Sometimes a musical gets you with the first kiss or a nifty bit of dance. "Big Fish" might be the first to do it with elephant butts.
The sight of three swaying caps a tumultuous first act that throws everything at you — acrobats, a montage, smoke, leaping fish, mermaids, werewolves and a ruthless cheerfulness — so by the time the simple view of puppet pachyderm rear ends appear, cheers come naturally from the audience.
Directed and choreographed by Susan Stroman, with music and lyrics by Andrew Lippa, "Big Fish" is a hyperkinetic, messy spectacle that really only finds its footing in a cleaner second act, finally emerging with real heart and style.
The musical that opened Sunday at the Neil Simon Theatre is adapted from the 1998 Daniel Wallace novel and the 2003 Tim Burton movie. The book is by John August, who also penned the movie's screenplay.
Norbert Leo Butz is perfectly cast as a manic father fond of tall tales about witches and giants, but who harbors a secret. Bobby Steggert is great as his exasperated son, tired of all the silliness. And Kate Baldwin is lovely as the woman trying to reconcile these two men before it's too late.
While acknowledging that the show is about a self-consciously rambling and absurdist hero, the bloated 90-minute Act 1 threatens to derail as visual gags, projections and busy scenes — plus a book that uneasily mixes whimsy and cancer — bombard the senses.
"People want to see things beyond their imagination! Bigger than life!" says a circus ringmaster. It's advice that Stroman clearly has embraced, for better or worse. The ante keeps getting upped with each scene and it gets exhausting.
Some jaw-dropping stuff is indeed on show: There's a stunning dance scene in which Benjamin Pearcy's projections are broadcast on William Ivey Long's sumptuous cloaks. There's a fun moment between Butz and a giant — an excellent Ryan Andes, channeling Monty Python — who have a good song called "Out There on the Road."
And the act ends with daffodils sprouting from every corner of the stage, a beautiful tour de force from set designer Julian Crouch that would be enough to end most musicals on a high.
After intermission, a big, bombastic song — "Red, White and True," complete with nine dancing USO girls whose bodies spell out "U S A" — proves no one wants to take their foot off the gas. It could easily be the 11 o'clock number in any other musical.
Then, finally, many of the toys are put away — wisely. "Fight the Dragon" is beautifully sung in a simple bedroom set, and Baldwin's torch song "I Don't Need a Roof" is a shimmering gorgeous thing, with her just cradling her ill husband, teary proof of her acting and singing chops. Both songs bring the show back to gravity in an emotional, beautiful way.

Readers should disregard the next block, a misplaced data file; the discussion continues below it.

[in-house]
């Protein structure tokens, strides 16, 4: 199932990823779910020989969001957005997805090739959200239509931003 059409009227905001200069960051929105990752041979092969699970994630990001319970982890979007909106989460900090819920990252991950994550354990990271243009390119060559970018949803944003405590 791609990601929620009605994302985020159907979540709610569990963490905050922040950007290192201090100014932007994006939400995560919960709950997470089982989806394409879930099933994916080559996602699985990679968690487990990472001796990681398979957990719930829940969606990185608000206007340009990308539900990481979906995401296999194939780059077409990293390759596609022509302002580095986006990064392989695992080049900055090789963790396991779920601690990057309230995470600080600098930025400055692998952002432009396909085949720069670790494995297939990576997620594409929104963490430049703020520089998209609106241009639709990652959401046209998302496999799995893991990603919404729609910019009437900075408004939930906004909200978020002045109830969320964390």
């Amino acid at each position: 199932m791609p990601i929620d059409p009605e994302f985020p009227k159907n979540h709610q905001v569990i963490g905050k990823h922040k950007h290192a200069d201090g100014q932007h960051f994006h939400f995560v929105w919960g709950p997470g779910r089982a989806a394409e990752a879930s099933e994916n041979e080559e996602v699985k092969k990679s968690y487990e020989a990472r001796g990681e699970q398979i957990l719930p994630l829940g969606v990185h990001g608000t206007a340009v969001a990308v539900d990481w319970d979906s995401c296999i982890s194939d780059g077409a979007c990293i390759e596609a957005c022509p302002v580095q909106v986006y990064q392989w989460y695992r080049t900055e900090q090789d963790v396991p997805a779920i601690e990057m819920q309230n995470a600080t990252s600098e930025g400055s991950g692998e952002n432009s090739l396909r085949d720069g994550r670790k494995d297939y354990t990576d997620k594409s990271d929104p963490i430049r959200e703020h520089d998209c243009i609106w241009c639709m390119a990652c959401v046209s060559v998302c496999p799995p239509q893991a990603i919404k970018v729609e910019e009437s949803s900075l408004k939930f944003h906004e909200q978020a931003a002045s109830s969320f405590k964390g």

Even so, there are still unnecessary flourishes. One Act 2 song, "Showdown," a TV cowboy-infused battle between father and son is simply unneeded, especially since there's no call for a "hanging tonight" on top of fatal cancer.
Lippa, who also wrote the songs for "The Addams Family," has a knack for a classic, catchy Broadway sound, though many tunes come off as attempts for a hit-for-the-stands homer.
Stroman keeps the action flowing flawlessly — and her actors moving through an impossibly complicated world — and clearly knows when to let the beauty of the moment simply shine. She captures the magic of the original story and has created some undeniable magic of her own.
Butz proves he's simply in a league of his own, able to switch from middle-aged to teenager in a snap, offering a complex portrait of a Southern man while avoiding good 'ol boy cliches, and he even spends some of the night lying in a hospital bed, not the most expected way to lead a musical. But then there are lots of other fun surprises at "Big Fish," including elephant fannies.
Broadway’s new musical fable, “Big Fish,” is a singing version of catch-and-release. It hooks you, then loses you — all night.
Fortunately, this show about fathers and sons and forgiveness has a saving grace in leading man Norbert Leo Butz.
The “Dirty Rotten Scoundrels” and “Catch Me If You Can” Tony winner is at his lovable and elastic-legged best as Edward Bloom, a traveling salesman who lived to tell tall tales.
But Edward is dying.
His long-suffering son, Will (Bobby Steggert) wants to know his absentee dad beyond fishy yarns of witches and giants. As Will digs into the past, Edward’s fantasies bleed into real life in a series of fairy tale-style vignettes. It’s “Death of a Salesman” meets “Into the Woods.”
Songs by Andrew Lippa (“The Addams Family”) are pleasant. The tender “Time Stops” stands out. But the whole score would benefit from lyrics less Hallmark-cliché and more personal. The boyish Steggert gets the most nuanced song, “Stranger,” about his unborn son and unknown dad.
The book by John August, who wrote the 2003 screenplay based on Daniel Wallace’s 1998 novel, has funny moments. Curious ones, too — like when a mermaid hands Will’s wife a necklace. Huh? The mermaid’s not real. And while Kate Baldwin is lovely as Edward’s devoted wife, so much focus on her detracts from the father-son story.